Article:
I’m sure that most of you reading this post have heard of the phrase “boundaries.” Essentially, boundaries are the limits you set within your life. They can extend to work, family members, spouses, friends, or even yourself. Boundaries let others know what you find acceptable and what you don’t, how you appreciate being treated, and how you like to spend your time. Sometimes, setting a boundary is as simple as not checking work email over the weekend. Other times, it is more complicated, especially when other people get involved. Two things are certain though, setting and holding boundaries is hard and often includes saying no to something.

Setting and holding boundaries with others can be challenging for several reasons:

  • Maybe you’re someone who finds value in helping others.
  • Maybe you struggle with believing that you are allowed to rest.
  • Maybe you grew up in a home where sharing your opinion wasn’t accepted.
  • Maybe you love someone who struggles with addiction and, it is painful to watch them self-destruct.

Whatever the reason, it’s easy to believe that setting limits with your time, energy, and emotional safety is a selfish act. As someone who also struggles with this, I would like to offer one of the most helpful reframes that I have ever received – when you set a boundary, you are saying yes to something else. If that didn’t make much sense, let me offer some examples:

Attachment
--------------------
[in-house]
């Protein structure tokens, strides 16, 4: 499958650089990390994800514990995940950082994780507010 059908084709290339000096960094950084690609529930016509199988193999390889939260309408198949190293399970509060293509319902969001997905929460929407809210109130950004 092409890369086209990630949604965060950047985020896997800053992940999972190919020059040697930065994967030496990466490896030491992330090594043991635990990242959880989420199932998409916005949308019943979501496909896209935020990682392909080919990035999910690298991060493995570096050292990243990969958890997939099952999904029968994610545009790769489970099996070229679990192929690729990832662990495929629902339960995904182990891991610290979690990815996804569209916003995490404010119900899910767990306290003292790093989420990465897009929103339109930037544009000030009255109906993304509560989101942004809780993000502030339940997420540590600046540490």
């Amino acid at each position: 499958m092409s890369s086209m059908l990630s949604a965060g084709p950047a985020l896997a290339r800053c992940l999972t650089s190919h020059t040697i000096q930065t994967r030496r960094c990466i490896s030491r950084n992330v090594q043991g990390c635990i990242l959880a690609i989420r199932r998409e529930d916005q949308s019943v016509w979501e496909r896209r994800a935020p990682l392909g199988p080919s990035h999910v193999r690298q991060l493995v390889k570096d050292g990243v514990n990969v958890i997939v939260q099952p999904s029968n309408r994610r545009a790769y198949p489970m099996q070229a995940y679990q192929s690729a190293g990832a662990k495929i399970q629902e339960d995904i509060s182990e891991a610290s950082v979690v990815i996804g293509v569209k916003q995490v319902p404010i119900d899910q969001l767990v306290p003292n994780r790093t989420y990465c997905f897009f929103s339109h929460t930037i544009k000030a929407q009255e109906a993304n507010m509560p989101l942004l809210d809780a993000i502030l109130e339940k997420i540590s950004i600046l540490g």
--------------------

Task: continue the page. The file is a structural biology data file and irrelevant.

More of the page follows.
• When you say no to working on the weekend, you say yes to spending quality time with your friends, kids, or spouse.
  • When you say no to being talked down to by your loved one, you say yes to your self-worth and yes to being a more emotionally available parent, friend, coworker, and partner.
  • When you say no to that family member asking for money AGAIN, you are saying yes to your financial health and yes to that family member getting maybe one step closer to helping themselves.

Boundaries create safety and help us operate from a place of abundance rather than a place of lack. When we don’t have clear limits, we often feel resentful, exhausted, and/or anxious. Setting appropriate boundaries is one of the least selfish things we can do for those in our lives who need us. Creating space to be the most emotionally healthy, present, and rested version of ourselves serves not only us but the people around us who benefit from our role in their lives. So next time you are thinking about setting a boundary, begin by asking yourself, “What am I saying yes to, and what am I saying no to?”